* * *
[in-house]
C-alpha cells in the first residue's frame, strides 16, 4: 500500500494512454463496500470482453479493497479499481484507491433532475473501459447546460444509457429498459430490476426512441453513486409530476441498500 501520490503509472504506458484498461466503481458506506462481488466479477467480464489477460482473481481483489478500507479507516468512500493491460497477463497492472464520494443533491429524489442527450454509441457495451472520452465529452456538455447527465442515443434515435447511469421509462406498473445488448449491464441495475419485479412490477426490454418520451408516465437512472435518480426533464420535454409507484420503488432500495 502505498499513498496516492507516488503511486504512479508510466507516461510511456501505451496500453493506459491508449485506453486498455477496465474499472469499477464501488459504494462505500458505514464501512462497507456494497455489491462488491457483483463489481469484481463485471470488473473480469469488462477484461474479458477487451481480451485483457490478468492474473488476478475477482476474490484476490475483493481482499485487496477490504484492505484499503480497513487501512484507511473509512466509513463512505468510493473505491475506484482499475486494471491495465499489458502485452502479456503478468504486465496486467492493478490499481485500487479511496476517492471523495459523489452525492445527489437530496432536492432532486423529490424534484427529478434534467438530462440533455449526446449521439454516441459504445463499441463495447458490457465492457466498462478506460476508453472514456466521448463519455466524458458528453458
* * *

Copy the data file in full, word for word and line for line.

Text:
[in-house]
C-alpha cells in the first residue's frame, strides 16, 4: 500500500494512454463496500470482453479493497479499481484507491433532475473501459447546460444509457429498459430490476426512441453513486409530476441498500 501520490503509472504506458484498461466503481458506506462481488466479477467480464489477460482473481481483489478500507479507516468512500493491460497477463497492472464520494443533491429524489442527450454509441457495451472520452465529452456538455447527465442515443434515435447511469421509462406498473445488448449491464441495475419485479412490477426490454418520451408516465437512472435518480426533464420535454409507484420503488432500495 502505498499513498496516492507516488503511486504512479508510466507516461510511456501505451496500453493506459491508449485506453486498455477496465474499472469499477464501488459504494462505500458505514464501512462497507456494497455489491462488491457483483463489481469484481463485471470488473473480469469488462477484461474479458477487451481480451485483457490478468492474473488476478475477482476474490484476490475483493481482499485487496477490504484492505484499503480497513487501512484507511473509512466509513463512505468510493473505491475506484482499475486494471491495465499489458502485452502479456503478468504486465496486467492493478490499481485500487479511496476517492471523495459523489452525492445527489437530496432536492432532486423529490424534484427529478434534467438530462440533455449526446449521439454516441459504445463499441463495447458490457465492457466498462478506460476508453472514456466521448463519455466524458458528453458